The foundation of the American republic is the right to own property. It was widespread property ownership that made the New World so different from old Europe-yeoman farmers were independent of the elites with commercial and political power.
But the right to own property is threatened today. The Marzullas-Nancie heads up Defenders of Property Rights, while Roger formerly served as Assistant Attorney General-have written a handbook covering constitutional protections for property, legislative threats to private ownership, litigation against the government, and needed legislative reforms. Hopefully Senate Judiciary Committee Chairman Orrin Hatch, who wrote the foreword for Property Rights, will use his position to help implement the book's recommendations.
The date for filing one's income tax has passed, but the average American doesn't finish paying his taxes until May 9th, known as Tax Freedom Day. That's bad enough, but as Michael Graetz points out in The Decline [and Fall?] of the Income Tax, the tax system is an abomination, twisted by politicians at the behest of well-heeled lobbyists who fill the corridors of Capitol Hill. At the same time Graetz derides proposals for a flat income tax or consumption tax. He ends up calling for political reform, a sadly inadequate solution to the problems described in the rest of his book, since rejiggering campaign finance laws is likely only to reshuffle the pecking order of Washington interest groups.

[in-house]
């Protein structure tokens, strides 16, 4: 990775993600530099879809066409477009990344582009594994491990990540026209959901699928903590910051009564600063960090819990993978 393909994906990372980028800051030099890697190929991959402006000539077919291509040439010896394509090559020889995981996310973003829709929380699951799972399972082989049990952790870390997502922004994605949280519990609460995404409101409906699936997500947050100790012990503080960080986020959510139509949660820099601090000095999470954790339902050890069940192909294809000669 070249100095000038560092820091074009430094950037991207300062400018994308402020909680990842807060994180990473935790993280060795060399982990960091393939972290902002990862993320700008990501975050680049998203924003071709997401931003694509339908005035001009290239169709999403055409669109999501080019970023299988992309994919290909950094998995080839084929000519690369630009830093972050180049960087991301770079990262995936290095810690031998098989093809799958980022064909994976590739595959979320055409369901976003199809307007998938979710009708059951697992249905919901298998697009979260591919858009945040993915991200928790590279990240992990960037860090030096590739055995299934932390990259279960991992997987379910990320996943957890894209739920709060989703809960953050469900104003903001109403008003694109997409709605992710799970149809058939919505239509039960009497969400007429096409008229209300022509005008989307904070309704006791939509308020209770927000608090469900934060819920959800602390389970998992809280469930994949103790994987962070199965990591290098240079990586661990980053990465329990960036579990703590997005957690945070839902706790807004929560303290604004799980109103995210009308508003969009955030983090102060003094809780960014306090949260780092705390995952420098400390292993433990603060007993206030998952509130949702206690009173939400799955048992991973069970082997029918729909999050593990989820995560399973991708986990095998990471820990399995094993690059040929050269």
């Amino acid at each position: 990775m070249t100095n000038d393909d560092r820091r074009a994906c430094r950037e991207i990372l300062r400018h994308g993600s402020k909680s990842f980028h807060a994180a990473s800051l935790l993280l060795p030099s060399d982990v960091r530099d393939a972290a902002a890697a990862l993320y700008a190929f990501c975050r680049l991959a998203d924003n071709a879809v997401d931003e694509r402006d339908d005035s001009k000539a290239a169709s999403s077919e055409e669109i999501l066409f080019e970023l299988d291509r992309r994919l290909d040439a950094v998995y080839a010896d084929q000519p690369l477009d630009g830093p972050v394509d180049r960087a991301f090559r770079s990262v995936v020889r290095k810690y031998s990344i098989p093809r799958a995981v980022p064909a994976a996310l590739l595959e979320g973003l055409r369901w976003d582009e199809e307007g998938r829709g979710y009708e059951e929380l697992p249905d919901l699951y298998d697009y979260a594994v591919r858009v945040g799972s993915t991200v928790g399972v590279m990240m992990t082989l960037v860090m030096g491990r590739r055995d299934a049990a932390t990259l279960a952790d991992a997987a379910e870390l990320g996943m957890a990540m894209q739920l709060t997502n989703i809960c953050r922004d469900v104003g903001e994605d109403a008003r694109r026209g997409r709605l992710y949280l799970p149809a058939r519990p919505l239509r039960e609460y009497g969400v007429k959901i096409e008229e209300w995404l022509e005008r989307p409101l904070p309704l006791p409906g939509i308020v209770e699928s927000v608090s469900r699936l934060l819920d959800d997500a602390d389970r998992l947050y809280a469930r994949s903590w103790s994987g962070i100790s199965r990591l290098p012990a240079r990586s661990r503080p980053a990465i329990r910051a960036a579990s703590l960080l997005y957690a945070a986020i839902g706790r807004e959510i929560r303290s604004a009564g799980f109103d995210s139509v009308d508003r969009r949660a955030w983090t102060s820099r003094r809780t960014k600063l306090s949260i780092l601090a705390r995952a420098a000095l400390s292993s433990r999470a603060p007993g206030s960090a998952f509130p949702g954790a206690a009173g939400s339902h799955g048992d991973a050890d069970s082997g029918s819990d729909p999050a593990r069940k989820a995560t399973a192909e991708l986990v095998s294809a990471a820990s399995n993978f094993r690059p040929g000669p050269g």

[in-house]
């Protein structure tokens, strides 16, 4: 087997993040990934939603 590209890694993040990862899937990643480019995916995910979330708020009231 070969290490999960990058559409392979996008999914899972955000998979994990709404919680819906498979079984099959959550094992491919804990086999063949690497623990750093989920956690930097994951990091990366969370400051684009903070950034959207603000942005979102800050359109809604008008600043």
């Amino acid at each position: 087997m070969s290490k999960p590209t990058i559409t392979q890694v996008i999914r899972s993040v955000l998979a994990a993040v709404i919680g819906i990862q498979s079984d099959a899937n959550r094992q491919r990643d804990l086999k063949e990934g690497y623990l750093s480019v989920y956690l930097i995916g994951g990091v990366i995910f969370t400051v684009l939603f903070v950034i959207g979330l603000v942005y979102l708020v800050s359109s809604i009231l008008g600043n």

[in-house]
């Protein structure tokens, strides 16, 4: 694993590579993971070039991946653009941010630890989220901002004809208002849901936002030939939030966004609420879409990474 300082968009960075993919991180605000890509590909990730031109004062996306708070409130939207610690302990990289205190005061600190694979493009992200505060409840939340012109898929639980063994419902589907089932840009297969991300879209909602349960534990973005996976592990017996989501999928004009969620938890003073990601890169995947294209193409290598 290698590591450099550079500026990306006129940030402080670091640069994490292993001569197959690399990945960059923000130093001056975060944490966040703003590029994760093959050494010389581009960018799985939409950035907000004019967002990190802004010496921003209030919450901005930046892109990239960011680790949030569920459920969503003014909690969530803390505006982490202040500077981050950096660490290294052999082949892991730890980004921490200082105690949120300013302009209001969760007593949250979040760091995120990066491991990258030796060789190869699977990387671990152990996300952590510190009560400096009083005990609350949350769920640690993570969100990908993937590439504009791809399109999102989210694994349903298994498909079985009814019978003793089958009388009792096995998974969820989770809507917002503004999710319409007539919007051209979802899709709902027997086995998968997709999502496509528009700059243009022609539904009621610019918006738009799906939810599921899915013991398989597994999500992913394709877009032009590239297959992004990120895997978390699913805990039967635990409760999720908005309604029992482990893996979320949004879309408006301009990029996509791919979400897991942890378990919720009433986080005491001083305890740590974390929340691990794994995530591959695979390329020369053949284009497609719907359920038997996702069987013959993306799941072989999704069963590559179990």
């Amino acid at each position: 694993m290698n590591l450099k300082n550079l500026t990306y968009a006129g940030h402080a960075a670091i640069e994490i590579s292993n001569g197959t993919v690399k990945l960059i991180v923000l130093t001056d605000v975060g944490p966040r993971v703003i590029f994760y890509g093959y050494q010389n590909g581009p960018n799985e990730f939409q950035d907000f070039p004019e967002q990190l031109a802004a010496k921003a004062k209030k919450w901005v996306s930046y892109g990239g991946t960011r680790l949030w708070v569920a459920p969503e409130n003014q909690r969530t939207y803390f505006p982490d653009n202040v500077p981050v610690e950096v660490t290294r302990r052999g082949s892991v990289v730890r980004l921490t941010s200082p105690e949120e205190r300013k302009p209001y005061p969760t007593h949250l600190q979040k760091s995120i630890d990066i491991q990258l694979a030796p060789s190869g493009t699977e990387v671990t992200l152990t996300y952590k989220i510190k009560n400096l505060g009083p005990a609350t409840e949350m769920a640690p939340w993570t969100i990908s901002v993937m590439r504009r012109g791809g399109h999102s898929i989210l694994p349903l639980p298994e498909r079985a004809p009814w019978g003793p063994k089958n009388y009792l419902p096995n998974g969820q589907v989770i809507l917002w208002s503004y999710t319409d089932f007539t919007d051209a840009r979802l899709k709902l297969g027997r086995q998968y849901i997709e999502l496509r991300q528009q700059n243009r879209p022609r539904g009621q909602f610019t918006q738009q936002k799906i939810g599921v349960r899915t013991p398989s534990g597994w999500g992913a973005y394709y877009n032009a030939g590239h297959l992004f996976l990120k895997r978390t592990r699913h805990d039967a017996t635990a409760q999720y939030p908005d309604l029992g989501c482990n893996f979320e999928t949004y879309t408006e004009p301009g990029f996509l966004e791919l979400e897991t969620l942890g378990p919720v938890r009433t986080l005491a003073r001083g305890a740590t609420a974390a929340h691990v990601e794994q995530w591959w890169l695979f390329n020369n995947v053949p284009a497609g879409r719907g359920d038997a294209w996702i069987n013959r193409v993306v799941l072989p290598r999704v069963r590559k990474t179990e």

It has long been said that the greatest enemies of capitalism are the capitalists. That is evident from reading Patterns of Corporate Philanthropy. Among the bulwarks of the liberal establishment are most of the philanthropic institutions that make up the so-called Independent Sector. In 1994, the latest year for which figures were available, corporate America-for all of its supposed hard-nosed pro-business conservatism-gave $36 million to advocacy groups, 86 percent of it to left-wing organizations. At least that isn't as bad as in 1993, when 89 percent of corporate giving went to the left.
As important as is government policy, culture may have a more devastating impact on the family. Dana Mack's The Assault on Parenthood finds that "communal supports for the child-rearing work of even the best families are crumbling." She warns against the It Takes a Village approach, based as it is on "the fallacious assumption that in the modern world it is up to institutions, and not up to parents, to rear children." I don't agree with all of her proposed solutions, but it's an important book.
Unintentionally confirming Ms. Mack's arguments is What Wild Ecstasy, by a former editor of Penthouse Forum, John Heidenry. He tracks (in explicit detail, so beware) the changes wrought by the sexual revolution. He seems to have learned nothing when he calls his fellow revolutionaries again to the barricades, since "a fourth great battle to reform our sexual doctrines, mores, and laws awaits us." This book helps explain Bill Clinton, Ted Kennedy, and much of the debased moral leadership within the Capital Beltway.